What is a Digital Identity & Do You Need One?
We’ve had a whole heap of new phrases and buzzwords thrown at us over the last couple of years. Vaccine passports. NFTs. Metaverses. Digital ID cards. It’s hard to keep up. As our lives rely less on paper and more on screens, we’ve got more technology to get used to.
More recently, you might have heard rumours of Digital ID in Australia. In 2021, the government asked the public for their feedback on proposals to create a “trusted digital identity system”. But what does “digital identity” mean, is it mandatory to create one, and what are the pros and cons at play?
What is a digital identity?
A digital identity is created as a way of streamlining access to a range of government services. In theory, a digital ID will enable citizens to link their data across the likes of Medicare, Centrelink and the ATO without having to identify themselves again and again.
According to the official website, it’s the “digital equivalent of a 100-point ID check at a government shopfront or Post Office”.
This digital ID can be created through MyGov (using an existing identity document, like your passport) and would unlock access to 80 services in total. Beyond governmental sites, though, there are proposals for digital ID to expand to approved local businesses. The idea is that businesses can apply to join the “Trusted Digital Identity Framework”, enabling interaction with customers through techniques such as face biometrics.
Will digital ID in Australia be mandatory?
Although the notion of a digital ID system has been floating around for some time, it seems that recently, the Australian government has placed a bigger push on the tech. In March 2022, Innovation Aus reported that digital ministers had agreed to “actively explore” a national digital identity system, with the federal government already pouring in $450 million to the initiative.
Over 1.7 million Australians and 1.2 million businesses already use Digital Identity - but is it mandatory? At this point, no. The Digital Identity system is based on a principle of choice, so creating and using it is completely optional. The government has also said the system isn’t there to replace traditional ID documents, such as your passport and birth certificate.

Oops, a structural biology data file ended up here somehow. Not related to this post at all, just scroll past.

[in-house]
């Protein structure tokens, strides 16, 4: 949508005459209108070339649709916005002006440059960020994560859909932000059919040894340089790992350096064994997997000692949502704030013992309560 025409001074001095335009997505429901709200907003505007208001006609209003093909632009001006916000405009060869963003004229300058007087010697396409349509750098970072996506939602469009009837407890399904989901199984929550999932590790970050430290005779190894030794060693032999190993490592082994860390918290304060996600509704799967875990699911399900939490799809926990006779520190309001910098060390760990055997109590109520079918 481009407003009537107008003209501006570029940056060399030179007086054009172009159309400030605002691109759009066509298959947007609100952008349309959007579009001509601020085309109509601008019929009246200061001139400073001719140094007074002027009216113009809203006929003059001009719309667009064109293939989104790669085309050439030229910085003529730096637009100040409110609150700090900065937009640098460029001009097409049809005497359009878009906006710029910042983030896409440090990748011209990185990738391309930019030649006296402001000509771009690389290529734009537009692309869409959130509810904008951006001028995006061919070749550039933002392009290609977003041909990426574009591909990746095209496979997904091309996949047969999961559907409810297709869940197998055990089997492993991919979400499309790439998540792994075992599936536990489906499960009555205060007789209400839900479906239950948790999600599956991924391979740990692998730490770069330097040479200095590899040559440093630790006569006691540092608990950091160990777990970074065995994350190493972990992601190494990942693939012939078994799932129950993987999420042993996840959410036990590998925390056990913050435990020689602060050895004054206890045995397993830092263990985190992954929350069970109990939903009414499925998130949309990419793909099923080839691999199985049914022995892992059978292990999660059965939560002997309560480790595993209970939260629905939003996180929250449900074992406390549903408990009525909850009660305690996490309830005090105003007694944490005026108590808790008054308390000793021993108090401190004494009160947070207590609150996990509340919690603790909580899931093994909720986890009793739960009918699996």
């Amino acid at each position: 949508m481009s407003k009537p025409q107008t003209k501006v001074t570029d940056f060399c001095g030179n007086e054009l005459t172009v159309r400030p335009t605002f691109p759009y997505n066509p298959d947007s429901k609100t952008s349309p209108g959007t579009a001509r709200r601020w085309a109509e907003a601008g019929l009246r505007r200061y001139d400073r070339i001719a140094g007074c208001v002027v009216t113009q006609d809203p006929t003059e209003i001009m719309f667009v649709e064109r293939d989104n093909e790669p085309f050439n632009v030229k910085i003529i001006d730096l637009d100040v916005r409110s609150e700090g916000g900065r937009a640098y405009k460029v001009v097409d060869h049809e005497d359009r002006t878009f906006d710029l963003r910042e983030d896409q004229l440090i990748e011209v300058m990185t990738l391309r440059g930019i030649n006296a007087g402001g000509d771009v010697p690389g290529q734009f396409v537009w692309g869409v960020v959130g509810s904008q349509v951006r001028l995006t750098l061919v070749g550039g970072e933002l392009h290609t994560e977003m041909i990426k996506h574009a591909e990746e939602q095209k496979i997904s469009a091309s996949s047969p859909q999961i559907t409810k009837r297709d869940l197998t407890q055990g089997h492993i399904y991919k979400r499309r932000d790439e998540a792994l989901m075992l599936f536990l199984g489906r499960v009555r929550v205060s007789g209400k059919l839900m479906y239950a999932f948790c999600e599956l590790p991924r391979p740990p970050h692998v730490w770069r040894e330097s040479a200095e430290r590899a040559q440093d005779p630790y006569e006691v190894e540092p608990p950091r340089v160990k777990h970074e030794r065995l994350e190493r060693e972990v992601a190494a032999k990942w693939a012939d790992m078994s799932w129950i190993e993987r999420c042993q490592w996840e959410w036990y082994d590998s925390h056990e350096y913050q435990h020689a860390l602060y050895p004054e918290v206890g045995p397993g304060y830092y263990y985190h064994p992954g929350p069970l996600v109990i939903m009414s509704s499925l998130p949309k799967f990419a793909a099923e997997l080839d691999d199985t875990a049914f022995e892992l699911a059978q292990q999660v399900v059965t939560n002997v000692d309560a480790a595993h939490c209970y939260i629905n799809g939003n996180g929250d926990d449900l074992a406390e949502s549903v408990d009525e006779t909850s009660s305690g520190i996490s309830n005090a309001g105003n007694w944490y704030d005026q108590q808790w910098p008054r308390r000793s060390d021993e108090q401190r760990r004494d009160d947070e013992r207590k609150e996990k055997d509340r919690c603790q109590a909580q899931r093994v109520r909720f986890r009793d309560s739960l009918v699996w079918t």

The good, the bad and the barriers
Digital ID isn’t just a topic here in Australia. Governments around the world are focusing on digital identity systems, with the intention that they’ll provide a more secure way for members of the public to access online government services.
The proposed benefits of the system include:
- Making it easier, faster and more convenient for individuals and businesses to access government and private sectors easier
- Safeguarding privacy by only sharing relevant details
- Helping to prevent fraud and identity theft when interacting online
- Supporting Australia’s vision of becoming a leading digital economy by 2030
Digital rights advocacy groups, however, aren’t on board. This integrated linking of personal information goes against standard advice because, as we’ve seen in the past, issues like mass analytics and behaviour profiling can stem from the practice. And we’re not sure whether members of the public will be fully aware of this.
Of course, there are pitfalls and concerns around any new technology. Can we trust third-party identity providers? How exactly do biometrics work? Will stored personal data become a “honeypot” for cybercriminals? These are all questions on the lips of those against Digital ID, but we predict that as the system becomes more standardised, it will overcome any pitfalls and could bring pretty good time and money savings to Australians.
Sound like something you’re interested in? Find out how to create your digital identity to get started.